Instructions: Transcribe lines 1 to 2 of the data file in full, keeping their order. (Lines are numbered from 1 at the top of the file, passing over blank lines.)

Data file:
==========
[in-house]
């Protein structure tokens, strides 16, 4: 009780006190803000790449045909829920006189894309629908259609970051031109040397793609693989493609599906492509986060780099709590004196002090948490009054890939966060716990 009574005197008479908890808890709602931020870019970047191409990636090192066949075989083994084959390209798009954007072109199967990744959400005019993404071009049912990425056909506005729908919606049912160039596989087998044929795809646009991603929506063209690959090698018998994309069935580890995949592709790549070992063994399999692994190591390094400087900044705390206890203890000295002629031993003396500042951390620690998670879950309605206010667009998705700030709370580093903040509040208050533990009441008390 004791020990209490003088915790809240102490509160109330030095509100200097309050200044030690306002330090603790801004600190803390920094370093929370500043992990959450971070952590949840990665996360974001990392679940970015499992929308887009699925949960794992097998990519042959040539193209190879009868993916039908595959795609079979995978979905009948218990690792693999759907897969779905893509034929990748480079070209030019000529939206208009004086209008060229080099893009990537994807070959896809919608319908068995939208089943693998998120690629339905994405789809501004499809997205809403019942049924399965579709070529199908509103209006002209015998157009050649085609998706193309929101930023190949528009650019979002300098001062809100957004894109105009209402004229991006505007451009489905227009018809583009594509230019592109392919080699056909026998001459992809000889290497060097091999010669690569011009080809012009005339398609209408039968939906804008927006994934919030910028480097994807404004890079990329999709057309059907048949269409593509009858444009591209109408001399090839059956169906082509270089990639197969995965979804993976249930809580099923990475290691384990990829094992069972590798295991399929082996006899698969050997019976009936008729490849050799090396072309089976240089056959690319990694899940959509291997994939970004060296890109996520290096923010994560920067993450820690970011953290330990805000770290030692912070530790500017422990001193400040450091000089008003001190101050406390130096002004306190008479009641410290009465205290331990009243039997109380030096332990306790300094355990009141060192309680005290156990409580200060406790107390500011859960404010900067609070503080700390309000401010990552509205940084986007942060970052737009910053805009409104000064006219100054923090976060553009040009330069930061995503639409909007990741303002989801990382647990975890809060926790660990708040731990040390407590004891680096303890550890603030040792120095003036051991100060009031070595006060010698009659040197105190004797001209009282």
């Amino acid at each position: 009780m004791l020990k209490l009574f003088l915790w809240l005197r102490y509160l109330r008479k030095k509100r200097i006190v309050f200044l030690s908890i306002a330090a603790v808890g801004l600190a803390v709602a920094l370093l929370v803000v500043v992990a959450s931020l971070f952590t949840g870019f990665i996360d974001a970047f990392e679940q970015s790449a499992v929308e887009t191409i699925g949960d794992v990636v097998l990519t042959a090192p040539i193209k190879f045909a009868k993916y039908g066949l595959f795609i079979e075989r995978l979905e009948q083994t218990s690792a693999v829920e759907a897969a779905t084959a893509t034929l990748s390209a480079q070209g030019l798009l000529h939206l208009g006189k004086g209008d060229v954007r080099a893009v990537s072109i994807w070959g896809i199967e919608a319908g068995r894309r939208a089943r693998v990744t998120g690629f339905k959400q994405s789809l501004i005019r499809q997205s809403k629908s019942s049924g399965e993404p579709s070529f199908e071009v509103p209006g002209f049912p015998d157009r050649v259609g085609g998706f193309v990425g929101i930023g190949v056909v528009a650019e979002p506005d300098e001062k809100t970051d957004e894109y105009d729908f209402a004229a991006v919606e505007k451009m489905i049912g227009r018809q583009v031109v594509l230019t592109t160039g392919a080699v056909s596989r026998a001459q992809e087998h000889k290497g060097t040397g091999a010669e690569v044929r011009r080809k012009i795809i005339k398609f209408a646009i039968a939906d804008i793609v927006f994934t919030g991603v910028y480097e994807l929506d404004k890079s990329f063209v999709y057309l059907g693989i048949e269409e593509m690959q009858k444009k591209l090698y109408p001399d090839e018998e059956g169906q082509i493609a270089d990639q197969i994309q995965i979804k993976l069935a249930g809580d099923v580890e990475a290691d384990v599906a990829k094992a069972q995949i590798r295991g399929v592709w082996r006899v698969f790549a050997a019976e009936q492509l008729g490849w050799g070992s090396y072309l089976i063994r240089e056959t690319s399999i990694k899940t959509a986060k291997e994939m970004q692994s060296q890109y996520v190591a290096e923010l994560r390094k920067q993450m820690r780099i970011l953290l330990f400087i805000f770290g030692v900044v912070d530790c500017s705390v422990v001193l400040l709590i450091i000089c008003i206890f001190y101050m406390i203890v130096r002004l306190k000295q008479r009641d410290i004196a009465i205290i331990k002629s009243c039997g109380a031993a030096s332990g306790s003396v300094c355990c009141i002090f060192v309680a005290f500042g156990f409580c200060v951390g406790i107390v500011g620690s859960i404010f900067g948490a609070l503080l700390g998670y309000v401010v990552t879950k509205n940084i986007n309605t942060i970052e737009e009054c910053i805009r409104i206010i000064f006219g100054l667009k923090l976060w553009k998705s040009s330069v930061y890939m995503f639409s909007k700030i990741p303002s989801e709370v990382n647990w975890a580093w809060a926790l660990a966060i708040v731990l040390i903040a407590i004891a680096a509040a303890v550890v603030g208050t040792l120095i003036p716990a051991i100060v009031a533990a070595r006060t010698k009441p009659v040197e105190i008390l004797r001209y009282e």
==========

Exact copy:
[in-house]
């Protein structure tokens, strides 16, 4: 009780006190803000790449045909829920006189894309629908259609970051031109040397793609693989493609599906492509986060780099709590004196002090948490009054890939966060716990 009574005197008479908890808890709602931020870019970047191409990636090192066949075989083994084959390209798009954007072109199967990744959400005019993404071009049912990425056909506005729908919606049912160039596989087998044929795809646009991603929506063209690959090698018998994309069935580890995949592709790549070992063994399999692994190591390094400087900044705390206890203890000295002629031993003396500042951390620690998670879950309605206010667009998705700030709370580093903040509040208050533990009441008390 004791020990209490003088915790809240102490509160109330030095509100200097309050200044030690306002330090603790801004600190803390920094370093929370500043992990959450971070952590949840990665996360974001990392679940970015499992929308887009699925949960794992097998990519042959040539193209190879009868993916039908595959795609079979995978979905009948218990690792693999759907897969779905893509034929990748480079070209030019000529939206208009004086209008060229080099893009990537994807070959896809919608319908068995939208089943693998998120690629339905994405789809501004499809997205809403019942049924399965579709070529199908509103209006002209015998157009050649085609998706193309929101930023190949528009650019979002300098001062809100957004894109105009209402004229991006505007451009489905227009018809583009594509230019592109392919080699056909026998001459992809000889290497060097091999010669690569011009080809012009005339398609209408039968939906804008927006994934919030910028480097994807404004890079990329999709057309059907048949269409593509009858444009591209109408001399090839059956169906082509270089990639197969995965979804993976249930809580099923990475290691384990990829094992069972590798295991399929082996006899698969050997019976009936008729490849050799090396072309089976240089056959690319990694899940959509291997994939970004060296890109996520290096923010994560920067993450820690970011953290330990805000770290030692912070530790500017422990001193400040450091000089008003001190101050406390130096002004306190008479009641410290009465205290331990009243039997109380030096332990306790300094355990009141060192309680005290156990409580200060406790107390500011859960404010900067609070503080700390309000401010990552509205940084986007942060970052737009910053805009409104000064006219100054923090976060553009040009330069930061995503639409909007990741303002989801990382647990975890809060926790660990708040731990040390407590004891680096303890550890603030040792120095003036051991100060009031070595006060010698009659040197105190004797001209009282």